Berwyn Route 66 Museum in Berwyn features a wide array of creative art pieces that tell a story.
When you're out and about in the area, you'll love that this museum has a restaurant to take care of any last minute hunger.
Save money on a sitter — kids are welcome to join in the fun at this museum.
Parking is plentiful, so patrons can feel free to bring their vehicles.
So if you're looking for a fun time, make plans to visit Berwyn Route 66 Museum.
After health, the most important thing parents want for their children is a good education, and that means learning inside the classroom and out. But if learning becomes simply memorizing facts in a textbook, it quickly turns into a chore, leading kids to lives of mindless entertainment and ignoring the last 12 mystery ingredients on junk-food labels.
To combat this, The Children’s Museum in Oak Lawn introduces children to the arts, sciences, and industry with a series of engaging exhibits that uphold the standards set by the Illinois State Board of Education. These exhibits occupy every inch of their two-story facility, giving kids hands-on experience with concepts such as cause and effect, gravity, and motion. Painting and dress-up theaters cultivate healthy imaginations, and the infant tummy-time zone allows even the tiniest guests to flex their neck muscles and reach stuffed-animal friends. In addition to daily visitors, The Children’s Museum in Oak Lawn welcomes school field trips and family birthday parties.
It's safe to say that Frank Lloyd Wright is a household name, partly because he put his name on so many houses. The sites overseen by the Frank Lloyd Wright Trust receive nearly 150,000 visitors a year—tangible proof that the visionary's impact on architecture, design, and culture remains alive and well. To ensure that legacy continues, the Chicago-based nonprofit runs tours at several of Wright's buildings and hosts various educational programs.
Home and Studio: Unity Temple. Robie House. The Rookery Light Court remodeling. All classic pieces of Modern architecture, and all designed inside the studio at 951 Chicago Avenue in Oak Park. From 1889 until 1909, Frank Lloyd Wright worked out of this residential space, eventually expanding the home to include a proper studio as demand for his services grew. Now an architectural destination in its own right, the Home and Studio welcomes guests seeking a look into the mind (and working conditions) of America's most famed architect. On tours, trained interpreters guide visitors through the space, sharing anecdotes and insights into Wright's work and home life.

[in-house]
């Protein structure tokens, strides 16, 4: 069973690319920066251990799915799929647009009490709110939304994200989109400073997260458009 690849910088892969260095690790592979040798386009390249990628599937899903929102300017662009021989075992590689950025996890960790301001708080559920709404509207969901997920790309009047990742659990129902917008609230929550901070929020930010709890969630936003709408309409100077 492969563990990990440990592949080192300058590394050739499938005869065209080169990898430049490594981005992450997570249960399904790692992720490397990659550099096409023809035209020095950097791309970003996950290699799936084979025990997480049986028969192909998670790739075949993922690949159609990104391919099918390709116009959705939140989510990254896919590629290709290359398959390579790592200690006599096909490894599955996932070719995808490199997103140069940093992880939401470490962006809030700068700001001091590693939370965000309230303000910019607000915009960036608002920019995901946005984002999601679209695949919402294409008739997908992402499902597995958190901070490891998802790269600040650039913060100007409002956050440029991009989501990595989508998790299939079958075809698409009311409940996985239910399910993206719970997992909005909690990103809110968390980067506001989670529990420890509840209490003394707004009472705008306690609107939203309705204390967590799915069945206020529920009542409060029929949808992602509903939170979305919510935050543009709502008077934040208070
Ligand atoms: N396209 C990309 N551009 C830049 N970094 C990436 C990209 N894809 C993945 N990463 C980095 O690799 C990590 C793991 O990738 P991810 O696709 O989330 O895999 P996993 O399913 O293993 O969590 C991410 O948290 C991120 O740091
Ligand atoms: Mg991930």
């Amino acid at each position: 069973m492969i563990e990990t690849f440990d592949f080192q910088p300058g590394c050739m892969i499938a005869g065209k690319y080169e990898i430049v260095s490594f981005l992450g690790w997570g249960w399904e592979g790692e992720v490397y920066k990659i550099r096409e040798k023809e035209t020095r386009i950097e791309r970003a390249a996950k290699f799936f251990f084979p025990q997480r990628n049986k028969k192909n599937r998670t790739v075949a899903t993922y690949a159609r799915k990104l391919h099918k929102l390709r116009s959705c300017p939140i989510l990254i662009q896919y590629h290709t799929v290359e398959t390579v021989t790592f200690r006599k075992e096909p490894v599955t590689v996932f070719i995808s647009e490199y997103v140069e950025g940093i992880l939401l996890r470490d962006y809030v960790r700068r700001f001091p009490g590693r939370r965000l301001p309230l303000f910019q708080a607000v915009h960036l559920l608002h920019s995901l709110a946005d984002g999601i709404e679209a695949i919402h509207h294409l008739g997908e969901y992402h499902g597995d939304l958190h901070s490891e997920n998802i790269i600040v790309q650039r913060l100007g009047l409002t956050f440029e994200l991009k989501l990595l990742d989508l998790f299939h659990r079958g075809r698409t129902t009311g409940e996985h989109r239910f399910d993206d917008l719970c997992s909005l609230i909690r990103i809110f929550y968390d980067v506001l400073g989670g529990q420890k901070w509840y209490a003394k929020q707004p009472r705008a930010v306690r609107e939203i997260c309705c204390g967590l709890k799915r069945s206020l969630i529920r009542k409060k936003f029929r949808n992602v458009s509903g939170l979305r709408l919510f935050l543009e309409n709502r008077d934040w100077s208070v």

Frederick C. Robie House: The crown jewel of Hyde Park's residential architecture, the Frederick C. Robie House was designed by Wright for the up-and-coming industrialist of the same name between 1908 and 1910. Widely hailed as one of the finest examples of the Prairie School of architectural design, the house has earned its share of accolades over the years, including a spot on the very first National Register of Historic Places in 1966. During tour, architectural experts guide groups through each of the house's significant features, from the cantilevered roof and prevalence of horizontal lines to the striking leaded glass windows that give the house its inner light. Tours also cover recent restoration efforts, giving guests an inside look at what it takes to preserve a historic home.
"You know, Unity Temple is my contribution to modern architecture"—bold, blunt, and revolutionary, Frank Lloyd Wright single-handedly forged the Prairie school of architecture, of which Unity Temple is perhaps the purest example. Built between 1905 and 1908, the church broke all of the traditional rules, replacing the steeple with low, flat roofs, removing the prominent entranceway to create a sense of monolithic austerity, and most daringly of all, using poured concrete as not just a structural element but an architectural one. This honest exposure of a conventionally hidden material reflected the philosophy of a man who valued genuine candor over sweetened niceties, whether in word or in stone.
More than a century since its construction, the church is in the midst of an ongoing restoration, funded by member sponsorship and daily admission fees. Although the interior still luxuriates in the wash of natural light from the stained glass ceiling, and the boxy, modern light fixtures flicker on, the exterior faces severe weathering due mainly to Wright's eternally before-his-time designs, which failed to account for the effects of water and time on concrete, and an infestation of rockbiters in the 70s.
A giant tree spreads its limbs across a softly lit room as soothing forest sounds play. On a child-size stage, kids manipulate controls to flick theater lights on and off. In an art studio stocked with supplies, budding artists make creative messes. This is all taking place in Wonder Works' 6,400-square-foot space. Children aged 8 and younger explore six hands-on exhibits that help them express their creativity and develop mental and social skills. Wonder Works is able to cater to children with special needs.
The children's museum also hosts school field trips, and a variety of special activities and events including a children's music concert series, African American History Month, and the paleontology-centric Dino Works. In addition, an outdoor organic garden onsite gives kids an opportunity to marvel in the great outdoors without having to pay tolls to riddle-spouting trolls.